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Retired Hot Springs eatery Coy’s Steak House, which burned in 2009, was inducted into the 2022 class of Arkansas Heritage’s Arkansas Food Hall of Fame's "Gone But Not Forgotten" category during a ceremony held today.
Upon finding out they were nominated, Coy's co-owner Tracy Manning Brown said they were "so emotional."
"It just means that it still means a lot to people," Brown said.
"... It's just a nostalgic feeling that we could have something that could still be remembered and still be talked about," she continued. "... And it's so cool, even that if we're not here, we can still teach people about that kind of dining, about that kind of an atmosphere where we were all family in the way that we worked and it just means the world to us."
The history of Coy's runs rich in the local community. It was started by the Theobalt family in 1945, and later purchased by the Manning family in 1972 when Coy Theobalt privately put the business up for sale. From 1972-2009 the Manning family kept the beloved local Coy's alive for 37 years before a fire burned it down in the early morning of Jan. 16, 2009. Coincidentally, the following day was the start of Oaklawn's horse racing season for that year, and Coy's was a staple for race-goers. And from that day on it was sorely missed.
Brown said they still don't know what caused the fire that erupted while they were closed.
"It was very cold that night, like 9 degrees, and when the firemen got there they just said that they saw smoke coming from the (roof), and we spent a lot of time investigating that, trying to figure out," Brown said. "At first we thought it was a hot water tank, and then we thought it was a heating unit, but where they actually called the fire at its spot, there's nothing there. There was no equipment, nothing. So we don't know."
Coy's was known as "Arkansas's most award-winning restaurant for a long time," she said.
"Our main thing that everybody knew was our aged beef; our steaks," Brown said. "And we were also very well-known for our house salad dressing. So when you came in you were given warm crackers and our special salad dressing that occasionally actually made it to the salad, but you know you would get a sleeve of crackers ... so you'd break your saltines and you'd dip it in the dressing, and pretty much if you ask anybody that's the first thing that they're going to remember is the salad dressing."
Brown said they are proud to be able to represent Garland County in the Arkansas Food Hall of Fame.
"We had other restaurants; we had a Coys in Little Rock and in North Little Rock, but always, the Coy's in Hot Springs was the favorite, and we are proud that people look at us and feel proud that we were there," she said.
"And we know of people all over the country that know of Coy's, especially in the horse racing community. ... And I hope that one day we can be a restaurant again. I hope that we can bring some of what we have in some way in the new world into today."
Despite still not having a Coy's restaurant, in November 2021 they started to bring Coy's back into the community by relaunching the selling of the products they used in their restaurant.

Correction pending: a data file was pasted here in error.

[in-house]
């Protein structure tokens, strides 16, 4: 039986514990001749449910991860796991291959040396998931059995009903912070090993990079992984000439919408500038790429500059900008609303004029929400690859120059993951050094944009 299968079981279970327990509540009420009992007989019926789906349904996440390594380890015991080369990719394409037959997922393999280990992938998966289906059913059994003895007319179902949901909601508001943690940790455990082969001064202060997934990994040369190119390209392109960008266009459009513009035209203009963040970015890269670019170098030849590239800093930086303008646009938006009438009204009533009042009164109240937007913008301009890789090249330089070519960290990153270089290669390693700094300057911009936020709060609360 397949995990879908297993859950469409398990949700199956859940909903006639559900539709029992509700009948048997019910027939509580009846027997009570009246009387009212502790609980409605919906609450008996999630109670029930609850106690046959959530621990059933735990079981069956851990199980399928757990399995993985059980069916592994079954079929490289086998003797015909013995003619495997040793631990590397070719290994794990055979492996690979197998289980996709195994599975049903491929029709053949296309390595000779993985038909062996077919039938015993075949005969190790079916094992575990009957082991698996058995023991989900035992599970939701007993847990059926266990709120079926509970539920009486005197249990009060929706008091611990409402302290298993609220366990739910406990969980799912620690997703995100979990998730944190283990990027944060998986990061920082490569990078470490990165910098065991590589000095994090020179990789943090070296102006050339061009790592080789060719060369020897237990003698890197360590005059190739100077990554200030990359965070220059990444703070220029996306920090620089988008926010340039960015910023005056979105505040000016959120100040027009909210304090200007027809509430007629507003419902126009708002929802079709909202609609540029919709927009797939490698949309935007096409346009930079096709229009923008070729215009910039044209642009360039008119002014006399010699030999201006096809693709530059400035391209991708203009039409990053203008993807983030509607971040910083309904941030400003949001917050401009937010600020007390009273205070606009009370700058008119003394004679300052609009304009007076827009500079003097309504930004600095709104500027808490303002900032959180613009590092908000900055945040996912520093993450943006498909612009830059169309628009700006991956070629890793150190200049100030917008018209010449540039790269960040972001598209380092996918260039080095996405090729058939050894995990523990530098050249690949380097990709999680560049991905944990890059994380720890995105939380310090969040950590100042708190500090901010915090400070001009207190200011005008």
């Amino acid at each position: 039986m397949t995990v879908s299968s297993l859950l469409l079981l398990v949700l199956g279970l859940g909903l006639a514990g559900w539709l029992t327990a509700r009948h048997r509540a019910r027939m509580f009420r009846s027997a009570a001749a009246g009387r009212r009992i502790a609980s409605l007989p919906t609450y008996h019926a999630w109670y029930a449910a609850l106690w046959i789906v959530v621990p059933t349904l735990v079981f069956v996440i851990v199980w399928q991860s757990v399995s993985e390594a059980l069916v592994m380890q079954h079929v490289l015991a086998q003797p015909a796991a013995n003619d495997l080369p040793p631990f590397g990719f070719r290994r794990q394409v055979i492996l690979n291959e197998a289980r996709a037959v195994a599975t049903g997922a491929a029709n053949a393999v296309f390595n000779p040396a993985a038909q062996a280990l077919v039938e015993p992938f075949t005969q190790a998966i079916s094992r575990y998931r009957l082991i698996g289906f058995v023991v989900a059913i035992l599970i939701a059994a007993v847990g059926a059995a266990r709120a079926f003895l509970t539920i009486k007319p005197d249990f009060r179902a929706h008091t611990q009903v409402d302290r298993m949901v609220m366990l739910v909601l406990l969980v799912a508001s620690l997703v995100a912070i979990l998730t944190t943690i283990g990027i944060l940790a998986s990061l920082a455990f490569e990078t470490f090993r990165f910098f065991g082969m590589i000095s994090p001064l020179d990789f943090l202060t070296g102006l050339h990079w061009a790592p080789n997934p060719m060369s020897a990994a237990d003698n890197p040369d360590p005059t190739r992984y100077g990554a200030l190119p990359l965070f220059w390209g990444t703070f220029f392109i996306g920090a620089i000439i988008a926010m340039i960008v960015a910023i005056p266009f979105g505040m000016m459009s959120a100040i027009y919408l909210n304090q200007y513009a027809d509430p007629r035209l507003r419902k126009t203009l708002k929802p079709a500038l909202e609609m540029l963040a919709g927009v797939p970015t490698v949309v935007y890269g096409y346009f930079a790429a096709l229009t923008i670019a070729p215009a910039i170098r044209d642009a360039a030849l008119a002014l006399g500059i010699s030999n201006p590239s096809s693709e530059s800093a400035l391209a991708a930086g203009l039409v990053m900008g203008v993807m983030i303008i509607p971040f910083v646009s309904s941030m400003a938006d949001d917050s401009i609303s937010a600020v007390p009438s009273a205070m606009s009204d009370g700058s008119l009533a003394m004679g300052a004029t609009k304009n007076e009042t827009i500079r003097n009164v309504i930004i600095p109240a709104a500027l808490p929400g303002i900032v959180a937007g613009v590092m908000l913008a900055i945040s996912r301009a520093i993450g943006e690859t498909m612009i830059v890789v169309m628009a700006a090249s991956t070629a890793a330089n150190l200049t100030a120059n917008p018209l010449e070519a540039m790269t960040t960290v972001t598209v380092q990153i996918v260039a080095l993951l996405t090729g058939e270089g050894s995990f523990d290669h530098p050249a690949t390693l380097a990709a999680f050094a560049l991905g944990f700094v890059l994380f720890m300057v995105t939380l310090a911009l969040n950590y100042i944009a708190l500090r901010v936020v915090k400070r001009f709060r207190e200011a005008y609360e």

"We've always made the product and had the product," Brown said. "... It's just got a lot of fond memories for folks, and so ... we just did some focus groups with the products and it was just so well-received, and so we just took off with some of those products. It's been really fun."
For more information on how to buy Coy's products, visit coyssoutherneats.com.
Other Hot Springs eateries nominated and making it to the finalists for the 2022 Class of the Arkansas Food Hall of Fame included retired eatery Mrs. Miller’s Chicken & Steak House in the same category as Coy's; and The Ohio Club and Bailey's Dairy Treat.
According to an Arkansas Heritage news release, the organization launched the Arkansas Food Hall of Fame program in 2016 to recognize Arkansas’s legendary restaurants, proprietors and food-themed events across the state. Throughout October 2021, Arkansans rallied around their favorite selections as more than 2,000 submissions were received from all 75 Arkansas counties for the Arkansas Food Hall of Fame.
“It’s special to see Arkansans from across the state come together to celebrate food, an important part of our state’s heritage and culture,” Stacy Hurst, secretary of the Arkansas Department of Parks, Heritage and Tourism, said in the release. “We are honored to recognize such incredible proprietors, restaurants and food-themed events that mean so much to our state and its residents.”
Winners were selected by a committee composed of Arkansans who are historians, chefs, foodies and food authors. In addition to Hurst, committee members include Paul S. Austin, Jimmy Bryant, Chip Culpepper, Quantia “Key” Fletcher, Cindy Grisham, Montine McNulty, Rex Nelson, Tim Nutt, Kat Robinson, Stephanie Wade, David Ware and Stanley Young. Event partners include Ben E. Keith, Moon Distributors, The Poultry Federation, Arkansas Department of Agriculture and Arkansas Farm Bureau. For more information, visit ArkFoodHOF.com or download the Arkansas Food Hall of Fame mobile app on Apple or Android devices.